The ferry boat is available at the river side near Virupaksha Temple. Ferry trip costs Rs. 10 one-way and usually stops by 6 PM, depending on the crowd waiting to cross over. Coracle rides are available at INR 50 per head throughout the day and are available until 9-10 PM. If you don't like getting your feet wet in a coracle, ensure you don't miss the ferry.
Various Car Rentals are available in Hospet. They normally charge ₹750 to ₹1,000 for a day's sightseeing and pick up/drop off at railway station etc. There are several car rental companies in Hampi/Hospet. Car rentals are also available from various rail heads and airports near by like Bangalore, Goa, Hyderabad, Belgaum to Hampi.
The ruins of Hampi are located within a 30km² area but many of the famous places have serviceable roads leading up to them. But be ready for a bit of walking at most of the spots!
Most of the guest houses are on the other side of the river, an area called Virupapur Gadde. To access them, you need to cross the river by Motor boat (₹50 for tourists, less for locals, boat runs until dawn). After sunset, boys with small paddle boats can ferry you across the river (depending on the time more than ₹250) till 10.30pm. If you can't catch a boat, you have to pay around ₹1500 for an auto to take you to the other side via Hospet-Hugili-Hanumanhalli, which is a 40km tour. During moderate/high rains, the gates of the Tungbhadra dam are opened which increases the water level and water flow in the river. In that case, you might get stranded on the other side of the river (Virupapur Gadde area).
Taking a guest house or hotel in Hospet (25min to Hampi by Bus, ₹20) is a noteworthy alternative to booking north of the river.
Hampi is a visual delight, especially due to its stark contrast from most other places. Rocks are all you see whichever direction you look at. Vegetation is visible in the wet months, but again it never dominates the landscape. It is an ideal spot for people who are interested in history and/or nature.
There are many sites of interest in and around Hampi. The must-visits are Virupaksha Temple, Hampi Bazaar, Monolith Bull, Lakshmi Narasimha temple, Hemakuta Hill temples, Big Shivlinga, Vithala Temple (the famous Stone Chariot is located here), Hazara Rama Temple, Royal Enclosures, Queen's Bath, Zanana Enclosure (which also houses the Lotus Mahal), Elephant Stables, Achyut Raya temple, Statue of Lakshmi Narasimha (often mistaken for Ugra Narasimha, a fiery form of Vishnu, owing to the damage suffered by this monolithic statue), Mahanavmi Dibba, the Stepped Bath, and the Matanga Hill (from where one can see the most beautiful sun set ever). All these places are on the Hampi Bus Stand side of the river.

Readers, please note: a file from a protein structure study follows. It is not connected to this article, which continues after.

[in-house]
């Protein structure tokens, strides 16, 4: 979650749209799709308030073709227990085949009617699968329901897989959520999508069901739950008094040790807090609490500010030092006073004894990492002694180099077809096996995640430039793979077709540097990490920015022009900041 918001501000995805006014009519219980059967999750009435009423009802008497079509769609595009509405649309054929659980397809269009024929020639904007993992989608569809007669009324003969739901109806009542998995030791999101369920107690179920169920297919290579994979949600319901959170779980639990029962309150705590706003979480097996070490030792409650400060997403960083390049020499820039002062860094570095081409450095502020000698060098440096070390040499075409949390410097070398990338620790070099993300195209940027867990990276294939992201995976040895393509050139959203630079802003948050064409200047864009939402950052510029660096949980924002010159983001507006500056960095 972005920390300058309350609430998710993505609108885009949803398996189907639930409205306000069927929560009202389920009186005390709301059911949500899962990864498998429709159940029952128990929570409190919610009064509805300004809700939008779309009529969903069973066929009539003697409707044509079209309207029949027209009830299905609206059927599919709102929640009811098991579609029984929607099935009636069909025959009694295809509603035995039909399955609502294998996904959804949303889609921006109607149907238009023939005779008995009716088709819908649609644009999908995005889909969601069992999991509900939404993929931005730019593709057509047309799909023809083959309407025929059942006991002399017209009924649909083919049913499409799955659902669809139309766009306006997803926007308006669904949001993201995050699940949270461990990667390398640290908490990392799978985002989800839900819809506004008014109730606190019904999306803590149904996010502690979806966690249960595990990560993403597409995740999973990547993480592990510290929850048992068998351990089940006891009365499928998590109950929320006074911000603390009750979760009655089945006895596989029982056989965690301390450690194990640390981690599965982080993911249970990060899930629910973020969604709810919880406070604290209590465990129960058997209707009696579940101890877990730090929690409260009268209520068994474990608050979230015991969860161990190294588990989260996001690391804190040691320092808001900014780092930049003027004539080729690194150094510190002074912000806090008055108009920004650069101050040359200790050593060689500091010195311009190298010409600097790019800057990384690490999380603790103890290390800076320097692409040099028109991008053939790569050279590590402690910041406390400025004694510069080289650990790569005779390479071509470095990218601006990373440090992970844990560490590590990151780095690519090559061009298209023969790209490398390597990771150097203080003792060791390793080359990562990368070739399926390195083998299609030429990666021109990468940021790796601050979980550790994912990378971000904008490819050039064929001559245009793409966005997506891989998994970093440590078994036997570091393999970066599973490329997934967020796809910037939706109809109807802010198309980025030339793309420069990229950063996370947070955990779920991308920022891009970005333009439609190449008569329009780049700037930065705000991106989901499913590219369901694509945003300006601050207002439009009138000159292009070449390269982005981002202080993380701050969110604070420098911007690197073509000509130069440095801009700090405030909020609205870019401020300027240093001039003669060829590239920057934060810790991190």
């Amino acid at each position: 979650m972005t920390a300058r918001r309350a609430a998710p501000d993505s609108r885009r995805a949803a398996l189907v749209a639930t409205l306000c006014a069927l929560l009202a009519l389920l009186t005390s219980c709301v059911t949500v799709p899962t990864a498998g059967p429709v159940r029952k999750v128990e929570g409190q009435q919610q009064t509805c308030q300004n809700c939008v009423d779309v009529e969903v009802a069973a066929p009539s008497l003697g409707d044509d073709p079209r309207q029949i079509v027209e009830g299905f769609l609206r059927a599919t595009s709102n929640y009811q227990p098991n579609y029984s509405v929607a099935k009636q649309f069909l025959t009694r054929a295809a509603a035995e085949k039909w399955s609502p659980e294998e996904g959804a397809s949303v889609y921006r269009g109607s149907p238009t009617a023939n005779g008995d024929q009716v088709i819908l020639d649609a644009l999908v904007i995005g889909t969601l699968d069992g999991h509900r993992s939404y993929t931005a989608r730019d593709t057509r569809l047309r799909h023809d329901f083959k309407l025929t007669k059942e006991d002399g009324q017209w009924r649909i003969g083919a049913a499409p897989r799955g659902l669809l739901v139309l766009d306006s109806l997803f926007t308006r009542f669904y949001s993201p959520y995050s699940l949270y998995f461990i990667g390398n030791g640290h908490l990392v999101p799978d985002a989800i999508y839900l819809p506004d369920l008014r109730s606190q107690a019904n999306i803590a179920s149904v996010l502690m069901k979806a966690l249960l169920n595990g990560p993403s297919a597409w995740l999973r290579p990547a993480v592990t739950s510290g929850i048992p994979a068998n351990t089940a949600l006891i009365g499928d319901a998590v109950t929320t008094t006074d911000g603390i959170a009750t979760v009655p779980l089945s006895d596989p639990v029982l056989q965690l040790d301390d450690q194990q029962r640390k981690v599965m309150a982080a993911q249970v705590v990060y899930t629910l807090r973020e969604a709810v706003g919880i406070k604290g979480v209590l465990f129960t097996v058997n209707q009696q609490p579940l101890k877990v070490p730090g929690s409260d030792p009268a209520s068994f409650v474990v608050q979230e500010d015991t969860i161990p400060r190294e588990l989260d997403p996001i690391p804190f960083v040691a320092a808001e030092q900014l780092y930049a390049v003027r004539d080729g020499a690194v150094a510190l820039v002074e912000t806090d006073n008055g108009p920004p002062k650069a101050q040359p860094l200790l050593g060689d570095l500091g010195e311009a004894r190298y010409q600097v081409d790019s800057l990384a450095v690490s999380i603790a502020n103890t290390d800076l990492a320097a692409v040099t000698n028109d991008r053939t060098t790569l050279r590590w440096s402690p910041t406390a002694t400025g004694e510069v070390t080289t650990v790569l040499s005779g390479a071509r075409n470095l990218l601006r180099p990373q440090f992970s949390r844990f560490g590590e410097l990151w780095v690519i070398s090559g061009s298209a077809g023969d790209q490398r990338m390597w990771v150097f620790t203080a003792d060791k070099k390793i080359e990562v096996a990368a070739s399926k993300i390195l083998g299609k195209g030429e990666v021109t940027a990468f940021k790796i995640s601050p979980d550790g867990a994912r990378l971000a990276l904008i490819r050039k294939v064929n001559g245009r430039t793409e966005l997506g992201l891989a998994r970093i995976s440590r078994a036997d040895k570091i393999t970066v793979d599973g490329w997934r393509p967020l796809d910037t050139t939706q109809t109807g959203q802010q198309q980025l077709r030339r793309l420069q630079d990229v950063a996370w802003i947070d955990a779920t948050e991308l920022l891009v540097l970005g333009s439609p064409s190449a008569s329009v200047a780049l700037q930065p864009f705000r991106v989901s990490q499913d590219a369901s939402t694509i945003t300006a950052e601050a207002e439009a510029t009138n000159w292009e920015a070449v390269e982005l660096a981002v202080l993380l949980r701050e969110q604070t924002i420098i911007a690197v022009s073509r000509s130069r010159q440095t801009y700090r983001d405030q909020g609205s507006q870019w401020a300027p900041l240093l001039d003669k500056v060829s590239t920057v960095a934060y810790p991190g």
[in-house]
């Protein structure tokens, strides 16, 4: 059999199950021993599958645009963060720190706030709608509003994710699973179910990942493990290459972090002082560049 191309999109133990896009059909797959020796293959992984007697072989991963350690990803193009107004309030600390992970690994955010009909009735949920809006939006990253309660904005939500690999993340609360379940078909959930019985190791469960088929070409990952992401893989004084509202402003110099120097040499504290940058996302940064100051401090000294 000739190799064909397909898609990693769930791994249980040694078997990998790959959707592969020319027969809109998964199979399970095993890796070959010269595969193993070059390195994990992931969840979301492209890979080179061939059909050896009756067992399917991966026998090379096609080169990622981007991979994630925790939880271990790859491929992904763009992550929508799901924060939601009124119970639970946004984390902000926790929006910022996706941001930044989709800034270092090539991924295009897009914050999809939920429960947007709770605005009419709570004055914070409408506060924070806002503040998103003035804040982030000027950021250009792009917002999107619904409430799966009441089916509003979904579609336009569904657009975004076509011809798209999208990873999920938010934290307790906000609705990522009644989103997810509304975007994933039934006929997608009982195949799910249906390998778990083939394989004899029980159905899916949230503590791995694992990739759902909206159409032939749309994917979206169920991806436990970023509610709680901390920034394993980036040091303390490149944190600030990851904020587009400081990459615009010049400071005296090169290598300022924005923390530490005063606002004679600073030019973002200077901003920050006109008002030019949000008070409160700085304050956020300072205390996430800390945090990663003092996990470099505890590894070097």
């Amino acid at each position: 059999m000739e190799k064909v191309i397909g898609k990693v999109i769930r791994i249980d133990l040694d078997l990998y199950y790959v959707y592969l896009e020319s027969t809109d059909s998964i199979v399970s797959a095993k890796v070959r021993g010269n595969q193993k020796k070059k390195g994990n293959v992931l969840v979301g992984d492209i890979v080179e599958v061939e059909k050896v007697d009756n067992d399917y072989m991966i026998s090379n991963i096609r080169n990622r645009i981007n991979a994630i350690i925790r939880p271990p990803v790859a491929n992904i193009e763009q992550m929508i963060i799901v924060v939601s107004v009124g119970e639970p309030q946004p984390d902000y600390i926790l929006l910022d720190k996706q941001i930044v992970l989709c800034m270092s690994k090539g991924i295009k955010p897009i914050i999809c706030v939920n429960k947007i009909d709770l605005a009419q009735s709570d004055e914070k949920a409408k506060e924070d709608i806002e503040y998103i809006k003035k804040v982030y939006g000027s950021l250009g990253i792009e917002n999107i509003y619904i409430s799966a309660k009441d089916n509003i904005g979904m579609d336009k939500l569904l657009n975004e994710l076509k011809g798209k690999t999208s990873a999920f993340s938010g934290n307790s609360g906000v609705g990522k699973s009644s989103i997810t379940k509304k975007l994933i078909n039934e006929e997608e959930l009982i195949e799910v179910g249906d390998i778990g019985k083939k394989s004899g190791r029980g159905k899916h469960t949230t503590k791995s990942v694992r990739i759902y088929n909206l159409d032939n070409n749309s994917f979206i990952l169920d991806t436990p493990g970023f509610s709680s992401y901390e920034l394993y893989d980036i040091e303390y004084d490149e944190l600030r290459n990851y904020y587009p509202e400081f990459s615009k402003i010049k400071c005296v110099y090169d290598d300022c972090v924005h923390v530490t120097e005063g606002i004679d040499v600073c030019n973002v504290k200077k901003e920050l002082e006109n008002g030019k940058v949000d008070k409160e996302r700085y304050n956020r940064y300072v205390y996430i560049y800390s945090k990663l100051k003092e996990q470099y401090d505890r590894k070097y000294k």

You can buy a local map costing ₹15, and cover all the places on your own by foot or renting a bike or scooty. See "Get around" section above. Otherwise, you can hire a car to do local sightseeing. It would cost you about ₹400-500.
Tungbhadra dam is 16km from Hampi towards Hospet. If you have plans to catch your train/bus back from Hospet, you could see Tungbhadra dam on the way to Hospet. It takes around 45min to 1h to see Tungbhadra dam. You need to park your vehicle at the entrance and take Govt bus to the top and back. It takes ₹20 for to and fro.
There are also several "Shivalings" along the river which the boatman will guide you to. The old capital called Anegundi, across the river from Hampi also has many sites. You can also go to Anegundi from Virupapur gadde by road. There is a road alongside old broken bridge (Bukka's Aqueduct). The Hanuman Temple on Anjenaya Hill (involves climbing up 572 steps, is believed to be the birth place of Hanuman) and the Pampa Sarovar are worth a visit. Both of these places are around 2-8km from Old broken bridge.
There is Daroji bear sanctuary around 16km from Hampi, opposite side of Kamalapura/Hospet. It is open from 13:00-18:00. Not a must see but you can go there for a nice drive/ride if you have some time to kill.
To do justice to all the sites, you need a minimum of 3 full days of sight seeing. To discover all the ruins, it may take much more than 3 days - perhaps months.
Ayurveda & Meet the Locals